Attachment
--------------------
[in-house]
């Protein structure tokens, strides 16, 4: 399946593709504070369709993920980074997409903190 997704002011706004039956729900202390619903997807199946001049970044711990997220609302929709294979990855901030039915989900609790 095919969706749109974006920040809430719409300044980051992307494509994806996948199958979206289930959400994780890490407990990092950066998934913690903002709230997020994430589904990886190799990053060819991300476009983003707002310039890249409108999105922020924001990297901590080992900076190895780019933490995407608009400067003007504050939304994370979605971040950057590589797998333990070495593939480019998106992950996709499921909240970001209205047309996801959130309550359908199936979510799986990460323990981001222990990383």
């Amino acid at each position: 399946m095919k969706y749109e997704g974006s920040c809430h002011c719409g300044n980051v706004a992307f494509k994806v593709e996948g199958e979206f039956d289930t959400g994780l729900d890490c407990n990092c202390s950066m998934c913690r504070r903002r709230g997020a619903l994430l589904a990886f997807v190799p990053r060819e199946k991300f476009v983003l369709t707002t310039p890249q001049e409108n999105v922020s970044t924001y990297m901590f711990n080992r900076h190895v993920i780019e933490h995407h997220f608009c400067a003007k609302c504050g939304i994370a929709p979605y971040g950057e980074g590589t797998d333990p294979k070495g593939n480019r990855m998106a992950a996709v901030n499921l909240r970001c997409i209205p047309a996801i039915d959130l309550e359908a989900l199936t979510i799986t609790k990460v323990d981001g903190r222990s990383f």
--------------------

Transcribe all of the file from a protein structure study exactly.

[in-house]
């Protein structure tokens, strides 16, 4: 399946593709504070369709993920980074997409903190 997704002011706004039956729900202390619903997807199946001049970044711990997220609302929709294979990855901030039915989900609790 095919969706749109974006920040809430719409300044980051992307494509994806996948199958979206289930959400994780890490407990990092950066998934913690903002709230997020994430589904990886190799990053060819991300476009983003707002310039890249409108999105922020924001990297901590080992900076190895780019933490995407608009400067003007504050939304994370979605971040950057590589797998333990070495593939480019998106992950996709499921909240970001209205047309996801959130309550359908199936979510799986990460323990981001222990990383």
């Amino acid at each position: 399946m095919k969706y749109e997704g974006s920040c809430h002011c719409g300044n980051v706004a992307f494509k994806v593709e996948g199958e979206f039956d289930t959400g994780l729900d890490c407990n990092c202390s950066m998934c913690r504070r903002r709230g997020a619903l994430l589904a990886f997807v190799p990053r060819e199946k991300f476009v983003l369709t707002t310039p890249q001049e409108n999105v922020s970044t924001y990297m901590f711990n080992r900076h190895v993920i780019e933490h995407h997220f608009c400067a003007k609302c504050g939304i994370a929709p979605y971040g950057e980074g590589t797998d333990p294979k070495g593939n480019r990855m998106a992950a996709v901030n499921l909240r970001c997409i209205p047309a996801i039915d959130l309550e359908a989900l199936t979510i799986t609790k990460v323990d981001g903190r222990s990383f």